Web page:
US visa restrictions over deadly Ethiopia fighting

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The United States has started to restrict US visas for those deemed to be undermining efforts to resolve deadly fighting in Ethiopia’s Tigray region, according to a report published by The Independent. The US government said that it’s time for the international community to take action in a conflict that has sparked allegations of ethnic cleansing and fears of famine.


It’s understood that thousands of people are estimated to have been killed during the fighting between Ethiopian troops and the Tigray Peoples Liberation Front, which has raged in the northern regional state for the past six months.

Local authorities and aid groups in Ethiopia claim that the atrocities taking place include rape, extrajudicial killings and forced evictions as violence continues to break out across the African nation.


Diplomatic engagement

In a statement issued by US Secretary of State, Antony Blinken, he said: “Despite significant diplomatic engagement, the parties to the conflict in Tigray have taken no meaningful steps to end hostilities or pursue a peaceful resolution of the political crisis.”

“Without an immediate cessation of hostilities and a rapid expansion of humanitarian access, current and significant food insecurity could lead to famine,” Blinken added.

The violence in the region broke out in November 2020 with Ethiopia accusing former leaders of the Tigray Peoples Liberation Front (TPLF) of ordering an attack on an Ethiopian army base in the region. 

Troops sent by Ethiopian leader, Prime Minister Abiy Ahmed, quickly ejected the TPLF from major cities and towns. However, guerrilla fighting was still reported across the Tigray region. Meanwhile, troops from neighboring Eritrea recently joined the conflict in support of Ethiopian forces.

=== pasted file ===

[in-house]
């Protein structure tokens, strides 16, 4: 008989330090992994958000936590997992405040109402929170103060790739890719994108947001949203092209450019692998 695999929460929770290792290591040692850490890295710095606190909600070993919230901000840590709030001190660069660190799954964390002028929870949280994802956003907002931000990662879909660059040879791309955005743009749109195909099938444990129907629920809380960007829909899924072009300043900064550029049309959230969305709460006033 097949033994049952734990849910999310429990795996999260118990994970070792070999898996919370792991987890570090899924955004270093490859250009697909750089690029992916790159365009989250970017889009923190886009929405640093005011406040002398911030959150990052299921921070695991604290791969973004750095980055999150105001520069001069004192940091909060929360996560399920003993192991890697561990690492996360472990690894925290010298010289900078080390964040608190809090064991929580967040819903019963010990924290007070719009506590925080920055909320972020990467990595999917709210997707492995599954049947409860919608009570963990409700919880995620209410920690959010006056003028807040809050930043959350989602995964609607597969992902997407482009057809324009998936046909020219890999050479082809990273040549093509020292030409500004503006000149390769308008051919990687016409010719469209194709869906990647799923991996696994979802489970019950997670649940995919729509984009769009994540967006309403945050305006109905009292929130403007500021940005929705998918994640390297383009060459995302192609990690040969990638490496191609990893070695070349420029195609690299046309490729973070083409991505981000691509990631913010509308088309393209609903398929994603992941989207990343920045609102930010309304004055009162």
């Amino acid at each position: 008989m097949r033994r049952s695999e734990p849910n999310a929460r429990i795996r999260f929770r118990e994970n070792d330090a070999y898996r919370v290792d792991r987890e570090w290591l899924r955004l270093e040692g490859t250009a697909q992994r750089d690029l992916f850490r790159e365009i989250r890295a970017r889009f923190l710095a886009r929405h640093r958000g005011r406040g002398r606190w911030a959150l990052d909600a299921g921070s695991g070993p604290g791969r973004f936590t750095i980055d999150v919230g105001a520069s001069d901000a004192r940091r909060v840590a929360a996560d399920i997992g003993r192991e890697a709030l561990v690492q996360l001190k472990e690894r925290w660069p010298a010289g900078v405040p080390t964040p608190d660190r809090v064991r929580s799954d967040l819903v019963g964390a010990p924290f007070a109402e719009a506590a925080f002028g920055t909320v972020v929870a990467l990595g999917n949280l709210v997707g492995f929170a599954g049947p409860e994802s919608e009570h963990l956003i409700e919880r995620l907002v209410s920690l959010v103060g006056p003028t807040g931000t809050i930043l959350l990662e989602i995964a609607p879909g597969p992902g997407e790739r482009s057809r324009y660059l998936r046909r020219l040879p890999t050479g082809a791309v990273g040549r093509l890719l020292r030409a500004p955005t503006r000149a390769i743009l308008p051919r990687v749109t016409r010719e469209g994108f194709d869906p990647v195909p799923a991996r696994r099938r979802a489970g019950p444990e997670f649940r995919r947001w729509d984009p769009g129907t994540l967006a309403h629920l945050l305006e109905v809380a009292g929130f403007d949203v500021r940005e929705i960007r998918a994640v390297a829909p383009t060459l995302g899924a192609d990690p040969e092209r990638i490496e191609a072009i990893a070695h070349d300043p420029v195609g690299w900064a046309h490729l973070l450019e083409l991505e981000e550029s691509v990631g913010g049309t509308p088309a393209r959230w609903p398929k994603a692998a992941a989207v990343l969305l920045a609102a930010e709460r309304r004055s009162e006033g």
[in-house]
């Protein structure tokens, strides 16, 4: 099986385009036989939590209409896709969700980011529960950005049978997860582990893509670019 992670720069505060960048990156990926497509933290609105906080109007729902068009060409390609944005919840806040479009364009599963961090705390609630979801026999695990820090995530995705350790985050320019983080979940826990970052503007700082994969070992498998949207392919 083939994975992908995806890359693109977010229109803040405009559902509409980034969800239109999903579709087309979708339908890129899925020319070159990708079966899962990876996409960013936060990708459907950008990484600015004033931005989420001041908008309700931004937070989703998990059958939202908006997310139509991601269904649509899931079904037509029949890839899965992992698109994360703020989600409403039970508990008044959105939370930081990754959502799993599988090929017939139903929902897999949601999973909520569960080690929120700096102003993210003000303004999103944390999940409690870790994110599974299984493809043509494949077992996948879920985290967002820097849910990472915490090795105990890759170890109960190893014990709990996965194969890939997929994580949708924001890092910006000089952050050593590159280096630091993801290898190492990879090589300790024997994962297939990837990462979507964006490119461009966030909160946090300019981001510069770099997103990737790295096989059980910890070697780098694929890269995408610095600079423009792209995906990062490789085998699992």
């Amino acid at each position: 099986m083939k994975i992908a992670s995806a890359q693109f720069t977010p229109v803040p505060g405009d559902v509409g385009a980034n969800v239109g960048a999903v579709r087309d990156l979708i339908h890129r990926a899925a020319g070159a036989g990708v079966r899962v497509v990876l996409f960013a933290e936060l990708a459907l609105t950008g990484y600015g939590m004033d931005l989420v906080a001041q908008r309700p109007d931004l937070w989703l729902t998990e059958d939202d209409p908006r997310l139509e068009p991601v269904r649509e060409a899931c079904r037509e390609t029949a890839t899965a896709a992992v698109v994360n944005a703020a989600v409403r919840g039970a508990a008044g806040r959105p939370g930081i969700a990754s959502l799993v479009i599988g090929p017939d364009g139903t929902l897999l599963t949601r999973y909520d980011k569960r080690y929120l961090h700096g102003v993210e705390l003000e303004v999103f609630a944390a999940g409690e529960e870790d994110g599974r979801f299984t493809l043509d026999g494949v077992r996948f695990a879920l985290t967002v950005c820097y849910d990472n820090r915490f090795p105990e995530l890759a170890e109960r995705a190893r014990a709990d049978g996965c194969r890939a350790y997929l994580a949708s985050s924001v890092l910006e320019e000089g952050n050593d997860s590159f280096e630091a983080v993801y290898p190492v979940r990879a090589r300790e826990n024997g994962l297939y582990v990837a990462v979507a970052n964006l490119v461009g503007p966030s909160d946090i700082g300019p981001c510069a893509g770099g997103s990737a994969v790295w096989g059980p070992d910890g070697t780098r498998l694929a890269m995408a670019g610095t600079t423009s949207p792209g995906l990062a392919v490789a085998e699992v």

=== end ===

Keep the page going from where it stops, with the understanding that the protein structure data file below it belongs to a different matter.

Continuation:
US Senate

The US Senate recently passed a resolution condemning ‘all violence against civilians’ in Tigray and called for Eritrean troops to withdraw.

In addition to US visa restrictions, Blinken has said that the US will impose ‘wide-ranging’ restrictions on economic and security assistance to Ethiopia and would bring US defense trade control policy in line with the restrictions.

The US will continue to provide humanitarian assistance and certain other critical aid to Ethiopia, including health provisions, food security, basic education, support for women and girls, human rights and democracy, good governance and conflict mitigation, according to Blinken.

However, the US Secretary of State added that the US will continue with broad restrictions on assistance to Eritrea.


US Immigration and Nationality Act

Referring to provisions stated in the US Immigration and Nationality Act, Blinken said that the US visa restrictions would affect the issuance of visas for any current or former Ethiopian or Eritrean government officials, members of the security forces or other individuals responsible for, or complicit in, undermining the resolution of the crisis.

Blinken said: “Amhara regional and irregular forces and members of the TPLF have been included in restrictions.”

Others included in the restrictions were people who have conducted wrongful violence or other abuses against people in the region as well as those who have hindered access of humanitarian assistance to those in the region. Blinken said: “Immediate family members of such persons may also be subject to the restrictions.”

“The United States has deepening concerns about the ongoing crisis in Ethiopia’s Tigray region as well as other threats to the sovereignty, national unity and territorial integrity of Ethiopia,” Blinken added.

The US Secretary of State claimed that the people in Tigray continue to suffer human rights violations, abuses and atrocities, and that urgently required humanitarian relief is being withheld by the Ethiopian and Eritrean militaries as well as other armed actors.


Public commitments

The US has now urged the Ethiopian government to meet public commitments to hold accountable all those responsible for human rights violations and abuses, to protect civilians, and to ensure unhindered humanitarian access.

Blinken said: “The United States reiterates its calls for a durable, political solution to the crisis.” can help with US employment-based visas

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